A release from the National Council of Churches
On Wednesday, Dec. 7, a letter was sent to Congress urging members to support efforts to repeal the authorization for the US to participate in the ongoing war in Yemen. The Church of the Brethren’s Office of Peacebuilding and Policy was one of the faith-based and civil society organizations that signed the letter.
For the past seven years the US has provided lethal military aid to Saudi Arabia in support of its war against Yemen. The war and Saudi-led blockade of Yemen has resulted in extensive suffering for the people of Yemen and led to a humanitarian crisis.
Additional faith groups signing the letter include the Evangelical Lutheran Church in America, United Church of Christ, Christian Church (Disciples of Christ), Presbyterian Church (USA), Episcopal Church, United Methodist Church, and Churches for Middle East Peace, among others.
Please pray… For an end to the war and for a lasting peace in Yemen. Please pray for all who are suffering from this war, those who have lost loved ones, those who have been injured, those who are facing hunger and other wants and who need humanitarian aid.
The full text of the letter:
December 7, 2022
Dear Members of Congress,
We, the undersigned 105 organizations, welcomed news earlier this year that Yemen’s warring parties agreed to a nationwide truce to halt military operations, lift fuel restrictions, and open Sana’a airport to commercial traffic. Unfortunately, it’s been almost two months since the UN-brokered truce in Yemen expired, violence on the ground is escalating, and there is still no formal mechanism preventing a return to all-out war. In an effort to renew this truce and further incentivize Saudi Arabia to stay at the negotiating table, we urge you to bring the war powers resolutions to end U.S. military participation in the Saudi led coalition’s war on Yemen – led by Representatives DeFazio, Jayapal, Schiff, Mace, and Senator Sanders, and cosponsored by over 130 members of the House and Senators – to the floor of your respective chambers during the 117th Congress. We applaud Senator Sanders for announcing he will bring this resolution to the floor for a vote in the lame-duck and our groups are ready to support its passage.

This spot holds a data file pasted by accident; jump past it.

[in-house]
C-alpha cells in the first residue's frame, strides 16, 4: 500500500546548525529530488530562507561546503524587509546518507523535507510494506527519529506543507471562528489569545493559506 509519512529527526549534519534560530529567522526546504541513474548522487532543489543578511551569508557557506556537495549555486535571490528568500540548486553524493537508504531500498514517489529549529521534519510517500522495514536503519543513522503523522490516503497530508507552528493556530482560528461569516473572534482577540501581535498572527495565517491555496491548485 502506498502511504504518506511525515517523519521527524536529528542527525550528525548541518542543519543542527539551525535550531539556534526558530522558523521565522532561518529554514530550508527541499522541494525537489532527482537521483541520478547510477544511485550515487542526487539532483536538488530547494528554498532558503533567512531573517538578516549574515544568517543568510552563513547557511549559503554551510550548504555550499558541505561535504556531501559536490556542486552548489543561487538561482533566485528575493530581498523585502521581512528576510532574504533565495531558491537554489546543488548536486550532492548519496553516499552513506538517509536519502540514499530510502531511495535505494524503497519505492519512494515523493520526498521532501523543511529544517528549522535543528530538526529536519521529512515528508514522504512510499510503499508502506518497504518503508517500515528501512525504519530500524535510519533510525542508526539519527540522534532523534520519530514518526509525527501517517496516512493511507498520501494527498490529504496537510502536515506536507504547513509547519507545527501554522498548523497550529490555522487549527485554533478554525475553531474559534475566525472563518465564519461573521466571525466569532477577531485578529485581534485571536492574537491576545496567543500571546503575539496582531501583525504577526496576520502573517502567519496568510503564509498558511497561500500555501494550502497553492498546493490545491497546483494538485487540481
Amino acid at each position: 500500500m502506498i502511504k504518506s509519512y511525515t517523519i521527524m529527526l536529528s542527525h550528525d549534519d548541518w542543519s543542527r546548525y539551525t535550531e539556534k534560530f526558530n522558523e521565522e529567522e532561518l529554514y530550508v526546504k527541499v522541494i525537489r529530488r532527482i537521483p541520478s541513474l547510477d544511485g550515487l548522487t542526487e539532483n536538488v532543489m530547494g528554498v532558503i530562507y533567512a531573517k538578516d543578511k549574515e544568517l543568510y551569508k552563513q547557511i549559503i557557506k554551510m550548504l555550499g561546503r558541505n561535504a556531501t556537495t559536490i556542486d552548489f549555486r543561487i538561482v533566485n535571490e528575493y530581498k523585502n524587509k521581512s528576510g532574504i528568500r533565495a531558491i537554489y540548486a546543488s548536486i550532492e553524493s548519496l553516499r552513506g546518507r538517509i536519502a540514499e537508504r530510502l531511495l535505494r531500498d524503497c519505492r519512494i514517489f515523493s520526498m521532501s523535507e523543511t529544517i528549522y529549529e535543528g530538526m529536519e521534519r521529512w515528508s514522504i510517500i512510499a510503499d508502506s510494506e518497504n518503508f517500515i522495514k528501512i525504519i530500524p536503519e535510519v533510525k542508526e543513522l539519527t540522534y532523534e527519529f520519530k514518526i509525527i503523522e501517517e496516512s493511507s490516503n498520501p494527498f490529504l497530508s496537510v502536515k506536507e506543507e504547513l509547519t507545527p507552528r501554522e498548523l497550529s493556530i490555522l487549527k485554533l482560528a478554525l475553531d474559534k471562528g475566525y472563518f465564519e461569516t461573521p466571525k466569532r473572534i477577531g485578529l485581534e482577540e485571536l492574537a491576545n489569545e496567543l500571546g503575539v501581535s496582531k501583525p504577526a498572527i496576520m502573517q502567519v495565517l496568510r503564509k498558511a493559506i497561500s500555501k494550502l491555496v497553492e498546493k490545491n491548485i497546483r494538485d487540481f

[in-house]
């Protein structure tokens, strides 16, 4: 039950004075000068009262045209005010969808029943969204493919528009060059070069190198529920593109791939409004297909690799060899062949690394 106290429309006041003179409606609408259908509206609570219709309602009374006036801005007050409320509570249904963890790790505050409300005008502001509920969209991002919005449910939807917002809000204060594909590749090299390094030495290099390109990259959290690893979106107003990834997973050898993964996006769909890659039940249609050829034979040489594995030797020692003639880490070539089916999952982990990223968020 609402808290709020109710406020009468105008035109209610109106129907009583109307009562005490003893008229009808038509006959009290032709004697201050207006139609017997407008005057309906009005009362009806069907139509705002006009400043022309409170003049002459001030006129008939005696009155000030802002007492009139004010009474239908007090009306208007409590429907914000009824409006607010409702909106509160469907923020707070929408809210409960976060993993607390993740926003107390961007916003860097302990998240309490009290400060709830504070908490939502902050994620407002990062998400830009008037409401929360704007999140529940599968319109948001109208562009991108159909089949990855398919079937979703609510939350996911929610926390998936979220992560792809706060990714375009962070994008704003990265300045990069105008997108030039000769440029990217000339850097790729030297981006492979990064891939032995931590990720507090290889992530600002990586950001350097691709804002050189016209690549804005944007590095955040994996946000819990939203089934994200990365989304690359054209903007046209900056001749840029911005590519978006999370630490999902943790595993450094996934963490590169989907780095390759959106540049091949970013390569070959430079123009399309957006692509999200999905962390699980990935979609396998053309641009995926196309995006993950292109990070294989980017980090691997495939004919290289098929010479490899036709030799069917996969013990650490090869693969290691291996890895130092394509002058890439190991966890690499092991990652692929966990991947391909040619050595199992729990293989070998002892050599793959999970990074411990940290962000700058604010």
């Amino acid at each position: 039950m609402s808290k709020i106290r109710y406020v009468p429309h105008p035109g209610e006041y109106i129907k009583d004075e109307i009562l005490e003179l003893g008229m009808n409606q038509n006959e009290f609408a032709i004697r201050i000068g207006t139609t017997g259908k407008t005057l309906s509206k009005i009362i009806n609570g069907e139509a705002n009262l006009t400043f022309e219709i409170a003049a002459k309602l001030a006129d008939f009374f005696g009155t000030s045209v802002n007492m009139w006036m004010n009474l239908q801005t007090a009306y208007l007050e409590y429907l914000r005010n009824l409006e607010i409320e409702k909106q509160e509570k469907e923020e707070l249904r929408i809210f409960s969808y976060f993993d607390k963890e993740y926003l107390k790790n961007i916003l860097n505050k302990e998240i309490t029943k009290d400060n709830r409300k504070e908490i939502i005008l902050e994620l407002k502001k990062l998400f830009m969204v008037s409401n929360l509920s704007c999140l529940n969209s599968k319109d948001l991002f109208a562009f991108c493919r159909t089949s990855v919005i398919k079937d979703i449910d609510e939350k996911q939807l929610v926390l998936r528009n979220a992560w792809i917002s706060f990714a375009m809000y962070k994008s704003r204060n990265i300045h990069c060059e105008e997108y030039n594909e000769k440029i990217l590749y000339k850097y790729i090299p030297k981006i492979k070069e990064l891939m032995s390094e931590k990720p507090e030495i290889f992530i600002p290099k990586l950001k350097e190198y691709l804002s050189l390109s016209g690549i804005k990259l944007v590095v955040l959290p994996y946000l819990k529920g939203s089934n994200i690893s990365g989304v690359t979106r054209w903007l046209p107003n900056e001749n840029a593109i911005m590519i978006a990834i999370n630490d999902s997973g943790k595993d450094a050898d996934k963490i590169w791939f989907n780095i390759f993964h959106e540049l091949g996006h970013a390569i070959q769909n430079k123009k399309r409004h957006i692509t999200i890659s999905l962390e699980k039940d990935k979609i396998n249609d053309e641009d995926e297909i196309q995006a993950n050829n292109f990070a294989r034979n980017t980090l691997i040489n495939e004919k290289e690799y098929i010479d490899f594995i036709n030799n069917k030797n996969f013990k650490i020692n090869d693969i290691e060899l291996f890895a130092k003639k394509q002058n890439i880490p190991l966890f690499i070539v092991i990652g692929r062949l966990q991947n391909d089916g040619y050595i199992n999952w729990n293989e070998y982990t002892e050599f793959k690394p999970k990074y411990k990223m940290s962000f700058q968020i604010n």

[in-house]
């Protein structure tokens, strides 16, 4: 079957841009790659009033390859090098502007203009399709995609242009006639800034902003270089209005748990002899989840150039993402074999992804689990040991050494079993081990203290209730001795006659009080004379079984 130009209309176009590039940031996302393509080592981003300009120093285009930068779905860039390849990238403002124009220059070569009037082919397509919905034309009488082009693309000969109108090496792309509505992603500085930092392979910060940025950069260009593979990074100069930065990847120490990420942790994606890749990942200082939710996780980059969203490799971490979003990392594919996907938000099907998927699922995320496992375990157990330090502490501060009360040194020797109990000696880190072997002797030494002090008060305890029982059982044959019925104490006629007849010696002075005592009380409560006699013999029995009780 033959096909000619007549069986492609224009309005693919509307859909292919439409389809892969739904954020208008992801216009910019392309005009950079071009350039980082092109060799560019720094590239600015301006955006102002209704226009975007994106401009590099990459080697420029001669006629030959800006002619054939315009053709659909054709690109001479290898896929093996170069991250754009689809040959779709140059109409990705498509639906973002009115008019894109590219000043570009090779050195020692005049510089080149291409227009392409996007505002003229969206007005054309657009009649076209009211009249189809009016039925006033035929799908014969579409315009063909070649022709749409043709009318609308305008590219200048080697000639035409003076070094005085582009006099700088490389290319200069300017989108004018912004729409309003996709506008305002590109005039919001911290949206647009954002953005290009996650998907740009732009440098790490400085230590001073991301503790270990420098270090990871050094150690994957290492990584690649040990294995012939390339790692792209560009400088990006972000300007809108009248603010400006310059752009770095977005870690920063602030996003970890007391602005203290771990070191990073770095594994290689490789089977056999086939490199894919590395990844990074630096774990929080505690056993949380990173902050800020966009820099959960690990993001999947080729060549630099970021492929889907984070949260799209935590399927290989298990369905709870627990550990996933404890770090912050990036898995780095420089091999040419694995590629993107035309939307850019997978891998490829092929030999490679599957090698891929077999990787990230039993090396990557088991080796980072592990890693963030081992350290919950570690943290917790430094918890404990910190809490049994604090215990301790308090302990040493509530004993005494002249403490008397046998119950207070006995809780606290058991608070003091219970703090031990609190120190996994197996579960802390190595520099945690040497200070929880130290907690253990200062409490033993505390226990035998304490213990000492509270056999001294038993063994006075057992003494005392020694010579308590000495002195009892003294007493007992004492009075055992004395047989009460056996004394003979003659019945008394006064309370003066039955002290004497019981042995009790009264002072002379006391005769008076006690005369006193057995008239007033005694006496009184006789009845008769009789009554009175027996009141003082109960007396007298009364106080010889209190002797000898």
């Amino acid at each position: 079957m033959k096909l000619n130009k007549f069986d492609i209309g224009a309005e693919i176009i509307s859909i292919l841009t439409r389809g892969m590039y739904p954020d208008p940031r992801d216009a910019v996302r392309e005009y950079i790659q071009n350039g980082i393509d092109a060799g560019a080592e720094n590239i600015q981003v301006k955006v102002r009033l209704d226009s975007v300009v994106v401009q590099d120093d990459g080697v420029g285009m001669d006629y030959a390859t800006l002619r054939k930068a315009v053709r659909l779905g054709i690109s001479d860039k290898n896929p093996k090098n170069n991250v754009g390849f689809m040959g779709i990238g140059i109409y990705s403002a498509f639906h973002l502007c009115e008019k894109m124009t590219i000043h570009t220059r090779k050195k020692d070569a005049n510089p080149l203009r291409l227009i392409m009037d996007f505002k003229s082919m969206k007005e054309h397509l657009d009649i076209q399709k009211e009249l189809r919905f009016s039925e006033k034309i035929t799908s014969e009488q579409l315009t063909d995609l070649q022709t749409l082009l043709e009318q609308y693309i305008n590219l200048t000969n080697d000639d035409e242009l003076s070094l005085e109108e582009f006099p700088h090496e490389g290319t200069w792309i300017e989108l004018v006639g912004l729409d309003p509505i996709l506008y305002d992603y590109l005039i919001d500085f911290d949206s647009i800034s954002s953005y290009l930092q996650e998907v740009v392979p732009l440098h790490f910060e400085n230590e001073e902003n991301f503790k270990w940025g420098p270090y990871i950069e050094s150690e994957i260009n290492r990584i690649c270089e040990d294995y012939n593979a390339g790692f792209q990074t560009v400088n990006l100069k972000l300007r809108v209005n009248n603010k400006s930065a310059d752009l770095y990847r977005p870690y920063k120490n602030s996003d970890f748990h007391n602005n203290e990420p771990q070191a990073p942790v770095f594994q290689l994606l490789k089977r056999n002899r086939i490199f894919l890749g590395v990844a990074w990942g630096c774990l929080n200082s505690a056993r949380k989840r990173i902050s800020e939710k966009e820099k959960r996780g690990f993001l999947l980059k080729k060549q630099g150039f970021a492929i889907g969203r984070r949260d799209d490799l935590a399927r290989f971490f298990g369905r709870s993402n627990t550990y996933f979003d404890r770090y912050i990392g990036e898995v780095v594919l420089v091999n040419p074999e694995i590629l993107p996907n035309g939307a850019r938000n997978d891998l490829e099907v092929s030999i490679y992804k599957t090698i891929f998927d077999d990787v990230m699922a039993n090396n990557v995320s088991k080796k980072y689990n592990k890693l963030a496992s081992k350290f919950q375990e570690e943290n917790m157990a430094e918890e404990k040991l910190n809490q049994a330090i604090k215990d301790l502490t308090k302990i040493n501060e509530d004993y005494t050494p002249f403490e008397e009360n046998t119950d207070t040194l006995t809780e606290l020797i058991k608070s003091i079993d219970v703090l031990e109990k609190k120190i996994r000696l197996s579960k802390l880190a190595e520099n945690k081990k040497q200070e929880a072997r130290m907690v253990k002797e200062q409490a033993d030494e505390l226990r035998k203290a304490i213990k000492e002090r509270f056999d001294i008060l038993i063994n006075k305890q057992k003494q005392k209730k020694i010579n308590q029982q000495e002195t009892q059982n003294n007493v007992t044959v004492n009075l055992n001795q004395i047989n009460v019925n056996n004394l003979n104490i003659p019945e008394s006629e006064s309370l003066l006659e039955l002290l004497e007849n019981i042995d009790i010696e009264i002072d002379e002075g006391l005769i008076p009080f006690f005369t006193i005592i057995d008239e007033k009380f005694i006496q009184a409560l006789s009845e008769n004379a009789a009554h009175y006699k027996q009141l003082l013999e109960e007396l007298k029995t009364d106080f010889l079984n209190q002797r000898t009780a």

March 26th, 2022, marked the start of the eighth year of the Saudi-led war and blockade on Yemen, which has helped cause the deaths of nearly half a million people and pushed millions more to the edge of starvation. With continued U.S. military support, Saudi Arabia escalated its campaign of collective punishment on the people of Yemen in recent months, making the start of 2022 one of the deadliest time periods of the war. Earlier this year, Saudi airstrikes targeting a migrant detention facility and vital communications infrastructure killed at least 90 civilians, wounded over 200, and triggered a nationwide internet blackout.
After seven years of direct and indirect involvement in the Yemen war, the United States must cease supplying weapons, spare parts, maintenance services, and logistical support to Saudi Arabia to ensure that there is no return of hostilities in Yemen and the conditions remain for the parties to achieve a lasting peace agreement.
All agree that the Houthis share blame for much of the violence and human rights abuses in Yemen today. Continued U.S. support for Saudi Arabia’s war, however, furthers the Houthi narrative about foreign intervention in Yemen, inadvertently strengthening the Houthis and undermining America’s ability to act as a credible mediator between the warring parties.